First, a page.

systemic sclerosis


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Related to systemic sclerosis: progressive systemic sclerosis, CREST syndrome

sclerosis

 [sklĕ-ro´sis]
an induration or hardening, especially of a part from inflammation, or in disease of the interstitial substance. The term is used chiefly for such a hardening of the nervous system due to hyperplasia of the connective tissue or for hardening of the blood vessels. Called also induration. adj., adj sclerot´ic.
amyotrophic lateral sclerosis see amyotrophic lateral sclerosis.
arteriolar sclerosis arteriolosclerosis.
disseminated sclerosis multiple sclerosis.
familial centrolobar sclerosis a progressive familial form of leukoencephalopathy marked by nystagmus, ataxia, tremor, parkinsonian facies, dysarthria, and mental deterioration.
focal glomerular sclerosis focal segmental glomerulosclerosis.
glomerular sclerosis glomerulosclerosis.
hippocampal sclerosis loss of neurons in the region of the hippocampus, with gliosis; sometimes seen in epilepsy.
lateral sclerosis a form seated in the lateral columns of the spinal cord. It may be primary, with spastic paraplegia, rigidity of the limbs, and increase of the tendon reflexes but no sensory disturbances, or secondary to myelitis, with paraplegia and sensory disturbance.
medial calcific sclerosis (Mönckeberg's sclerosis) Mönckeberg's arteriosclerosis.
multiple sclerosis see multiple sclerosis.
systemic sclerosis systemic scleroderma.
tuberous sclerosis a congenital heredofamilial disease, transmitted as an autosomal dominant trait, characterized principally by the presence of hamartomas of the brain (tubers), retina (phakomas), and viscera, mental retardation, seizures, and adenoma sebaceum, and often associated with other skin lesions.

sys·tem·ic scle·ro·sis

1. a systemic disease characterized by formation of hyalinized and thickened collagenous fibrous tissue, with thickening of the skin and adhesion to underlying tissues (especially of the hands and face), dysphagia due to loss of peristalsis and submucosal fibrosis of the esophagus, dyspnea due to pulmonary fibrosis, myocardial fibrosis, and renal vascular changes resembling those of malignant hypertension; Raynaud phenomenon, atrophy of the soft tissues, and osteoporosis of the distal phalanges (acrosclerosis), sometimes with gangrene at the ends of the digits, are common findings. The term progressive systemic sclerosis is commonly used and is appropriate for cases with initially widespread skin involvement including the trunk. However, when skin involvement is limited to the distal extremities and face, there is often prolonged delay in appearance of visceral manifestations.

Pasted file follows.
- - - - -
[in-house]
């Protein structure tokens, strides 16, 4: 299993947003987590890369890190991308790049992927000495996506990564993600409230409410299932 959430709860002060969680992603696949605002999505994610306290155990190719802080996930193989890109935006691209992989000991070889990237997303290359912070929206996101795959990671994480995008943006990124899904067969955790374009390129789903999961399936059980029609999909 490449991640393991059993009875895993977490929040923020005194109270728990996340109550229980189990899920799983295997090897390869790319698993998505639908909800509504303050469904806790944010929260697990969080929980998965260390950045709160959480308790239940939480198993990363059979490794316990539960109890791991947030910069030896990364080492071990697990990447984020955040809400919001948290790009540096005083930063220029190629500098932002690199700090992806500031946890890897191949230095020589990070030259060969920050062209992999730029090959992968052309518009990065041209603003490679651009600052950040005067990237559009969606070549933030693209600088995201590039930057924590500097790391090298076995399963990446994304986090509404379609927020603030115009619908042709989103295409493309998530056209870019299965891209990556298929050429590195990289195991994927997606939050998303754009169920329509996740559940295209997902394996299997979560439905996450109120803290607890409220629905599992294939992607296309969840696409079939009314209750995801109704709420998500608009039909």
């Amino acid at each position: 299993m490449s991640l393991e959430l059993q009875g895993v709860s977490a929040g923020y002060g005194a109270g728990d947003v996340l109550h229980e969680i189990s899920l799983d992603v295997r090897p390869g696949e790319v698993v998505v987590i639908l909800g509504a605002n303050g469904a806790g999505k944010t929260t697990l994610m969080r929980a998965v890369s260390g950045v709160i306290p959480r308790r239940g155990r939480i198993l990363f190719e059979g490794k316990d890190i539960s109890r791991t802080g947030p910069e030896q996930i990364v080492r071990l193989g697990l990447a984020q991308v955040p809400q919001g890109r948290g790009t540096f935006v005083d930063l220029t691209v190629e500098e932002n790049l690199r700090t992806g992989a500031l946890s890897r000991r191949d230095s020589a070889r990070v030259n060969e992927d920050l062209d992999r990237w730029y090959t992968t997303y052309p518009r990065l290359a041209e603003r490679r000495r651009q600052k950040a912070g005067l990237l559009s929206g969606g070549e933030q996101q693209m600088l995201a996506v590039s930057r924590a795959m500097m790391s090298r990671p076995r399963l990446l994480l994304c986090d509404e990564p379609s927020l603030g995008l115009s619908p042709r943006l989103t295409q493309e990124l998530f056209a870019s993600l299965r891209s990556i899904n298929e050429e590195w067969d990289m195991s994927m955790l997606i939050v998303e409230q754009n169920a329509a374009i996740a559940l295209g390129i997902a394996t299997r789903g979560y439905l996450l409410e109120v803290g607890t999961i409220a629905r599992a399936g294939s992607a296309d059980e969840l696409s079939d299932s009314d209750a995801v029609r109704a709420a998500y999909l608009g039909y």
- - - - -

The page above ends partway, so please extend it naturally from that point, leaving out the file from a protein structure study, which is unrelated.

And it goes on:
See also: CREST syndrome.
2. Synonym(s): scleroderma

systemic sclerosis

a form of scleroderma characterized by formation of thickened collagenous fibrous tissue, thickening of the skin, and adhesion of the skin to underlying tissues. The disease, which may be preceded by Raynaud's phenomenon, progresses to involve the tissues of the heart, lungs, muscles, genitourinary tract, and kidneys. See also scleroderma.

systemic sclerosis

Scleroderma Rheumatology An idiopathic connective tissue disease with clinical and pathologic features of GVHD, characterized by subcutaneous and visceral fibrosis, anticentromere and antitopoisomerase antibodies and prominent microvascular changes with endothelial cell damage and proliferation of subendothelial connective tissue; ♀:♂ ratio, 3-8:1-after child-bearing yrs Peak Age 45 to 55. See Connective tissue disease, Graft-versus-host disease.

systemic sclerosis

A generalized CONNECTIVE TISSUE disorder featuring FIBROSIS and degeneration of the skin and the internal organs. There is severe RAYNAUD'S PHENOMENON, swelling of the fingers, pigmentation, shiny atrophy and tightening of the skin so that the face becomes mask-like and there is difficulty in opening the mouth. There is no effective treatment.

Systemic sclerosis

A rare disorder that causes thickening and scarring of multiple organ systems.
Mentioned in: Scleroderma

systemic sclerosis

autoimmune connective tissue disease characterized by vasculitis and progressive sclerosis of soft tissues; causes vasculitic lesions of skin, joints, gut and kidney, calcinosis, malabsorption, arthritis, scleroderma and reduced kidney function
References in periodicals archive ?
Systemic sclerosis (SSc) is another disease belonging to the group of systemic connective tissue diseases.
Unlike systemic sclerosis, NSF tends to spare the skin of the face, and there is no association with autoantibodies or inflammatory cells.
Diffusing PuImonary Capacity Measured During Effort: A PossibIe EarIy Marker of Pulmonary Involvement In Systemic Sclerosis.
Bosentan reduces the number of new digital ulcers in patients with systemic sclerosis.
Creatine kinase, erythrocyte sedimentation rate, and C-reactive protein may be elevated due to myositis, vasculitis, malignancy, or an overlap of systemic sclerosis with another autoimmune disease.
Smit, "Skin autofluorescence, as marker of accumulation of advanced glycation endproducts and of cumulative metabolic stress, is not increased in patients with systemic sclerosis," International Journal of Rheumatology, vol.
This patient was included in systemic sclerosis patients group.
4 Thyroid dysfunction is commonly reported in systemic sclerosis but it has been rarely associated with morphea.
A few older papers suggested a possible link between gastric carcinoma and systemic sclerosis, on an atrophic gastritis and Helicobacter pylori (H.
Katrina, 32, ended up battling for her life after being diagnosed with a rare auto-immune disease, systemic sclerosis - a form of scleroderma that was slowly killing her.